Mondaire Jones and Ritchie Torres Become the First Openly Gay Black Members of Congress

“The progressive movement and progressive candidates, and soon-to-be-members of Congress like myself, are ascendant.”

Mondaire Jones

Bebeto Matthews/AP

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Mondaire Jones and Ritchie Torres made history Tuesday night as the first two openly gay Black members of Congress. Jones, 33, was elected as the representative to New York’s 17th congressional district, including areas of Rockland and Westchester Counties. Torres, 32, was elected to represent New York’s 15th District, which covers portions of the West and South Bronx. Torres identifies as Afro-Latino.

Both candidates’ historic wins have been anticipated since they won their Democratic primary races last June, riding an insurgent wave of Progressive Democratic candidates. In a conversation with Jamilah King on the Mother Jones Podcast in early September, Mondaire Jones explained that he’s already on group texts with Alexandria Ocasio-Cortez. 

“There’s never been an openly gay Black member of Congress in the 244 year history of the United States, and it was only in the past few years that I began to think that it was possible,” Jones said on the podcast, acknowledging the barriers that his campaign was on the brink of breaking. Jones also addressed the homophobia he experienced as a candidate and talked about the pieces of his personal story that kept him going: “For me, policy is personal. I grew up in section eight housing and on food stamps. It’s not academic for me.”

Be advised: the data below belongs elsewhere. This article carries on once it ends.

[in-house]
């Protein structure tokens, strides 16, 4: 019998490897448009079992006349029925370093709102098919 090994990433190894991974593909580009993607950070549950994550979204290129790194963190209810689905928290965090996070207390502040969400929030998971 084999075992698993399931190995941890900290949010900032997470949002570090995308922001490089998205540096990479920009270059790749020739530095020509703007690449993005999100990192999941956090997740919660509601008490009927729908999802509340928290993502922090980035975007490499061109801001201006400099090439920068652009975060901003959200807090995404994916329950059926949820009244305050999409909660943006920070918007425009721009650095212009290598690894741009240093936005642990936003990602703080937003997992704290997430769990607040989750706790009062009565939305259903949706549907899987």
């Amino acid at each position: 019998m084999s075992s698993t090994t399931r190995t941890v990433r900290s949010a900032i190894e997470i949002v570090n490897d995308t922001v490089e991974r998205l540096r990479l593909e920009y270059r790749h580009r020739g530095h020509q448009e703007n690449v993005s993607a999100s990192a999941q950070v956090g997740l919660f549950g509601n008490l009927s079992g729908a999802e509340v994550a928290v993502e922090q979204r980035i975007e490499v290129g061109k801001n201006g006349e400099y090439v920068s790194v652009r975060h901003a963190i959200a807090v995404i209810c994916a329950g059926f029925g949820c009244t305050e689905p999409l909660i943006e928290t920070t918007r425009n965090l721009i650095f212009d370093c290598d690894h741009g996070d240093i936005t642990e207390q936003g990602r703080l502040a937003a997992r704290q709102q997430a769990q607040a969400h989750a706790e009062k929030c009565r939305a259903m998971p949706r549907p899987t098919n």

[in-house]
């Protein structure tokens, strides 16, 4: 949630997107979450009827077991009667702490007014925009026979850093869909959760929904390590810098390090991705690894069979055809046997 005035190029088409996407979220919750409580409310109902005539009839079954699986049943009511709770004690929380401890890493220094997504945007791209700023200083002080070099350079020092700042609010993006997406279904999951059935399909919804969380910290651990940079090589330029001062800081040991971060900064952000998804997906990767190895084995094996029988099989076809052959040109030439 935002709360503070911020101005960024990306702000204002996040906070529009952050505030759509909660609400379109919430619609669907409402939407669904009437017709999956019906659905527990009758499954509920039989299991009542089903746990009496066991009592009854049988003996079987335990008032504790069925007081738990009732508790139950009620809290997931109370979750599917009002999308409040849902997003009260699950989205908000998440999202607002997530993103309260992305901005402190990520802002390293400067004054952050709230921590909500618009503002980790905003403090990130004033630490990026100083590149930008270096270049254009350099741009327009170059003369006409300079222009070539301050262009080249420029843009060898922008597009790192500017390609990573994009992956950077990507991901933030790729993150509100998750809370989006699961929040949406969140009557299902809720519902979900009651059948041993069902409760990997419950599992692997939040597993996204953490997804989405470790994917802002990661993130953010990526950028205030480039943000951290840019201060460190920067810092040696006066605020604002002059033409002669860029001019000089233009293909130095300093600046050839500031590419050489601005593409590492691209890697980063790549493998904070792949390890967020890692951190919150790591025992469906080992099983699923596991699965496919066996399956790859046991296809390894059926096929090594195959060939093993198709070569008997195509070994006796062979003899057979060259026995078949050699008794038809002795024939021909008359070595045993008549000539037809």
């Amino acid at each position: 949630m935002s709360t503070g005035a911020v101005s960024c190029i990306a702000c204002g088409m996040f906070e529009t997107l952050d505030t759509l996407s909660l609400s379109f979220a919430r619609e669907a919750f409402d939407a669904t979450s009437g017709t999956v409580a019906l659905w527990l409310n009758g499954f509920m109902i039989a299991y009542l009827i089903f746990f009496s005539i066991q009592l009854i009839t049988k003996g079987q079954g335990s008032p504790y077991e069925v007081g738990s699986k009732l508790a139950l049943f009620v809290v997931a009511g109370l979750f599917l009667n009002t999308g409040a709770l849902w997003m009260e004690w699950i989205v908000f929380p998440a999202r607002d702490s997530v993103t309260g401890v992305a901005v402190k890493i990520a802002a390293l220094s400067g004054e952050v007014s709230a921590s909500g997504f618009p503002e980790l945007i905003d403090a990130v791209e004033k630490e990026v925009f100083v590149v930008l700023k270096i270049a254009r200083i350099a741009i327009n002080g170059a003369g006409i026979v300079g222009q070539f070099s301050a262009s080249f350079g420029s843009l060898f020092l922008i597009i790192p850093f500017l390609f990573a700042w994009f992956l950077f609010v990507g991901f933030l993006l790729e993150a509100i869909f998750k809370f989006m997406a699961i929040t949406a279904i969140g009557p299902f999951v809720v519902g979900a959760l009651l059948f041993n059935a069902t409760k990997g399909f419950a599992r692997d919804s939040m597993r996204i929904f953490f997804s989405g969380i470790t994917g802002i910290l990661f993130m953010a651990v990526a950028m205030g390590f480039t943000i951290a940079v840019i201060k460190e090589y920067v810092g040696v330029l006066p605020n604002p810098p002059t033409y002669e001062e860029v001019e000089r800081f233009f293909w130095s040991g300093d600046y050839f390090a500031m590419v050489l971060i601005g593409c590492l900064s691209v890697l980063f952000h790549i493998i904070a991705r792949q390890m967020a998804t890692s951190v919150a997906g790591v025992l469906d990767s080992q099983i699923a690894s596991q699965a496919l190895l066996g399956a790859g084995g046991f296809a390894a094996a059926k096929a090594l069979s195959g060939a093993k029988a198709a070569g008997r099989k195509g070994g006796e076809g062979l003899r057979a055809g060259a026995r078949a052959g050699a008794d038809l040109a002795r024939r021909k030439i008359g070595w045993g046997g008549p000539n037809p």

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Fact:

In-depth journalism that investigates the powerful takes real money and is so damn important right now.But it doesn’t take a Mother Jones investigation to know that billionaires and corporations will never fund the type of reporting (like they do politicians) we do that exists to help bring about change. Instead, our mission-driven journalism is made possible by people power, and has been for 46 years now since our founding as a non-profit.

In “TITLE TK” Monica Bauerlein writes about the perilous moment we’re in, and why it’s so important that we raise $325,000 by the time November’s midterms are decided so we can be ready to throw everything we have at the big issues facing the nation no matter what happens. Please help MoJo’s people-powered journalism with a donation today.

$400,000 to go!

payment methods

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